AASA Cites Two Veteran School Leaders for Service

Contact: Kitty Porterfield, kporterfield@aasa.org, 703-774-6953





 Ed Hatrick
Loudoun County
Public Schools

 Brian Talbott
Executive Director
Association of
Service Agencies

Alexandria, Va., February 10, 2012. The American Association of School Administrators will honor an exceptional retired educational leader and the immediate past president of the association with the Distinguished Service Award at a ceremony at AASA’s 2012 National Conference on Education, Feb. 17,, in Houston, Tex.

The honorees are being recognized by AASA for bringing honor to themselves, their colleagues and their profession; rendering exemplary service to their state or national professional association; and contributing to the education field through writing, public advocacy or other activities.

The 2012 honorees are:

Edgar B. Hatrick III
Hatrick is the immediate past president of the American Association of School Administrators. He has been a member of AASA for 23 years and has served on the AASA Executive Committee and the AASA Governing Board.

Hatick has served as superintendent in Loudoun County (VA) since 1991. His entire career in education, which began in 1967, has been spent with Loudoun County Public Schools (LCPS). Previously, he was assistant superintendent, director of instruction, foreign language supervisor, guidance supervisor, director of special education, principal of Loudoun County High School (from whence he graduated), assistant principal and high school teacher. He has served as president of the Virginia Association of School Superintendents and the Washington Area Superintendents' Study Council. He has been a guest lecturer at University of Virginia, George Mason University, Shenandoah University and Marymount University. He received his doctorate and master's degrees in education from Virginia Tech and his bachelor's degree in English from the University of Richmond.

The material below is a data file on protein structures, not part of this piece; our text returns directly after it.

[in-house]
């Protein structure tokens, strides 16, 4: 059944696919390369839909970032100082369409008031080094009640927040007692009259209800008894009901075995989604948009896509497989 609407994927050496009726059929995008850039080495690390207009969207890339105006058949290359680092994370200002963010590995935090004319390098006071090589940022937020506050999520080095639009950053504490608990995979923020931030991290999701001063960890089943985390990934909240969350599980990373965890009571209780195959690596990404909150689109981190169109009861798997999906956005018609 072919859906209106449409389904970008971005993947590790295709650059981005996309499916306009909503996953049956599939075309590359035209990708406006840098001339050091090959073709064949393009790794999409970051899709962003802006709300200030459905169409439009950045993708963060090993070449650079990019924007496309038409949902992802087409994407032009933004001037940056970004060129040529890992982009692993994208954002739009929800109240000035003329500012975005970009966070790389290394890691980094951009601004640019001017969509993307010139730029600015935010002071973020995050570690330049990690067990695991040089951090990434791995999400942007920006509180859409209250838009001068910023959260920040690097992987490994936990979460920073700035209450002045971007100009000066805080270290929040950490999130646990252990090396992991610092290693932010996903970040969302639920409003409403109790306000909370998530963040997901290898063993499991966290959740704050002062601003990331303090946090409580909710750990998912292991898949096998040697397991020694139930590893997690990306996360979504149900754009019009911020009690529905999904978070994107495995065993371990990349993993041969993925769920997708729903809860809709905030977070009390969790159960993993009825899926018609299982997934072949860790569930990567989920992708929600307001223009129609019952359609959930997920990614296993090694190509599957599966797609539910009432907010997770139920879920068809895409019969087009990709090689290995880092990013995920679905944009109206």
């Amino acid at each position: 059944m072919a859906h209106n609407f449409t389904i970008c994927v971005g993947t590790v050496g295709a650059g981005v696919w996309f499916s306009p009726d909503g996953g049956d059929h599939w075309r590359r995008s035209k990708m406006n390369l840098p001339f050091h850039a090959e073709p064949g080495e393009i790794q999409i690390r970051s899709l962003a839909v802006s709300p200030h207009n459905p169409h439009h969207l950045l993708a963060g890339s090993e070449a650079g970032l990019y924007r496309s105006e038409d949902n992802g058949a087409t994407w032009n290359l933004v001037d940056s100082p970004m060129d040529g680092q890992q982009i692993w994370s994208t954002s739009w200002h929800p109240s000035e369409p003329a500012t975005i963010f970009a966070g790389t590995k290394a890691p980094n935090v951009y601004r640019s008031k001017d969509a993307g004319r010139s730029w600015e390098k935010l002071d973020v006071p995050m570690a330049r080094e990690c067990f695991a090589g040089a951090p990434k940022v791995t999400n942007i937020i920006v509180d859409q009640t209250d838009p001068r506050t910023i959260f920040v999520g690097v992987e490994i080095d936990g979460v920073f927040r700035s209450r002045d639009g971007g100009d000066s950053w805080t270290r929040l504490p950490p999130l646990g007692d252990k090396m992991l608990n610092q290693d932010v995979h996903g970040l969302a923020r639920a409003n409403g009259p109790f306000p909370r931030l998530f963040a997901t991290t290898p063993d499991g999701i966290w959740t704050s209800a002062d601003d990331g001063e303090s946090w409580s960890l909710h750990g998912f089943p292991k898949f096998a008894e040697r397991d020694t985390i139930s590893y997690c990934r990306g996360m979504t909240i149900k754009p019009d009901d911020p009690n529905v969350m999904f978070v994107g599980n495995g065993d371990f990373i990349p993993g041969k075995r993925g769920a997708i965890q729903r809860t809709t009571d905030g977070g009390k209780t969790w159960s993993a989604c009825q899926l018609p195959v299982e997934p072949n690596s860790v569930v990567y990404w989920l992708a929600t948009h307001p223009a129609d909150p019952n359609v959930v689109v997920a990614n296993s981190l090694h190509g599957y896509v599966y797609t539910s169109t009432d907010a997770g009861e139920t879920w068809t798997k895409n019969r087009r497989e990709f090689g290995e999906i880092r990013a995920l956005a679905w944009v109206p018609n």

Brian L. Talbott
Talbott is the recently retired national executive director of the Association of Educational Service Agencies (AESA) in Arlington, Va. which serves as the national voice for educational service agencies. He is chair of the Universal Service Administrative Company (USAC) which administers the Schools and Libraries Program, commonly known as "E-Rate," offering discounts to schools and libraries to provide affordable telecommunications and Internet access.

From 1982 to1998, Talbott served as superintendent of Educational Service District 101 (ESD 101) in Spokane, Wa., where he was general manager of the STEP/Star Network, ESD 101's educational television network. STEP/Star, one of the nation's oldest and largest distance learning networks, produces live, interactive instructional programs delivered by satellite and cable to youth and adult audiences in six time zones. Talbott has served as university instructor of graduate and undergraduate courses, secondary teacher, coach, vice principal, principal and local school district superintendent.

To receive the Distinguished Service Award, an individual must have been an AASA member for at least 10 years and be retired from a full-time position in educational administration. Each year the honorees includes AASA’s immediate past president. The Distinguished Service Award carries a life membership in AASA.

About AASA
The American Association of School Administrators, founded in 1865, is the professional organization for more than 13,000 educational leaders in the United States and throughout the world. The mission of AASA is to advocate for the highest quality public education for all students, and develop and support school system leaders. For more information, visit www.aasa.org. Follow AASA on twitter at www.twitter.com/AASAHQ. Become a fan of the AASA Facebook page at www.facebook.com/AASApage.
# # # # #